NOW LASTLY, the buying process isn’t over…..READ EVERY SINGLE LINE OF THOSE PAPERS @ the finance office….and DO NOT PAY for something that you’re not warrented to pay for

      Now: if you don’t get the car for the price you want WALK AWAY, they’re over 300 million cars in the country, you’ll find another one..

      good luck

      Tips: do not be cocky, be calm and controlled, do not look excited…be friendly….also, carry a pen, calculator, your folder of research work AND paper to write on…

      run your credit……give you coffee, leave you for a bit all those stupid mind games……..

      EDITED: sorry i forgot one thing: remember your goal price you want to pay and always start lower than it…never start at it or higher than it……price goes up never down with negotiations…hence why you start low….but at a reasonable low.

  2. Jihanemo

    When purchasing a used car from a dealership, what should come with deal?
    What should I make sure comes with the agreement/contract? (I’m financing some) a good rate? How much? Servicing? What kind of warranty? Road-side assistance? What are some of the things I should look out for? How do they put this in writing? I’m getting a Ford Explorer.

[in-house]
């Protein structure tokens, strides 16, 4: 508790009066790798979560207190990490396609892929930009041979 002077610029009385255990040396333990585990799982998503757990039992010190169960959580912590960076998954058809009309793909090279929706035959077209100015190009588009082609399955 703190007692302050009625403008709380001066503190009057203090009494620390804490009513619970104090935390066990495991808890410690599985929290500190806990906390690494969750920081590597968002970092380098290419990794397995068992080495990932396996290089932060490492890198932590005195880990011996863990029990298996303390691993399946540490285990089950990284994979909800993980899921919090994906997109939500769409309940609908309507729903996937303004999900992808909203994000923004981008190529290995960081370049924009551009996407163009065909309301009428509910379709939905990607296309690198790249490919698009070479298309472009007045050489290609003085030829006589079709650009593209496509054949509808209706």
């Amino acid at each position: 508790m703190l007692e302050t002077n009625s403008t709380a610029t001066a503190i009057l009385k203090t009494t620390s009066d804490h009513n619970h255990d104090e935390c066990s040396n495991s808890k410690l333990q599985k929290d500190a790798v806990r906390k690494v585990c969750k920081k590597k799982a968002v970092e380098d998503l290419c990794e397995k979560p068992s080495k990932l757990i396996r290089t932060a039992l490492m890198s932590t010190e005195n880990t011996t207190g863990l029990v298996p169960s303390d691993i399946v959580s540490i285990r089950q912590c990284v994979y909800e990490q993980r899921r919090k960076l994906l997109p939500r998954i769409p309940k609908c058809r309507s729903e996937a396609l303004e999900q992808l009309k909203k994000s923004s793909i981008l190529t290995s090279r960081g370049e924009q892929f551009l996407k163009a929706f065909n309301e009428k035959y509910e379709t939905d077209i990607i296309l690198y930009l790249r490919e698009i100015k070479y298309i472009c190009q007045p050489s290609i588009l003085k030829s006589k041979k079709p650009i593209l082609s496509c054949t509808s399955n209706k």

Getting the Explorer from the FORD DEALERSHIP.

    • Mr. Help

      We have invented the internet …. Thous we have good sources to help us research … to look for a good trade-in value and/or for a good price on the new ford explorer, look at these websites for research… ( – – – ) when you understand what the average numbers are , tell the dealer your opinion … the trick is to know what your talking about ( invoice – blue books – incentives – rebates – special offers, such as financing or leasing ) AND… your suppose to low ball them to let them know you mean business… All salesman are lazy and will answer any question you will ask them – keep in mind that it doesn’t hurt to ask!

      If buying a used car = check carfax … do not buy any carfax report – every dealership has an account already – take advantage of that…

      If financing , check out….. ….. This website has free calculators to understand what any monthly payment will be at any rate , term and size of loan …. It’s good to compare apples to apples …

      Plus , every consumer has the right to check with other lenders before that dealership sends your loan to their banks … Be careful shop around because some dealerships make money in financing…

      If you put a lot of money down – no need for gap insurance = pays the loan off to the exact penny if insurance doesn’t at a total loss of car ( stolen – crash total )

      About the warranty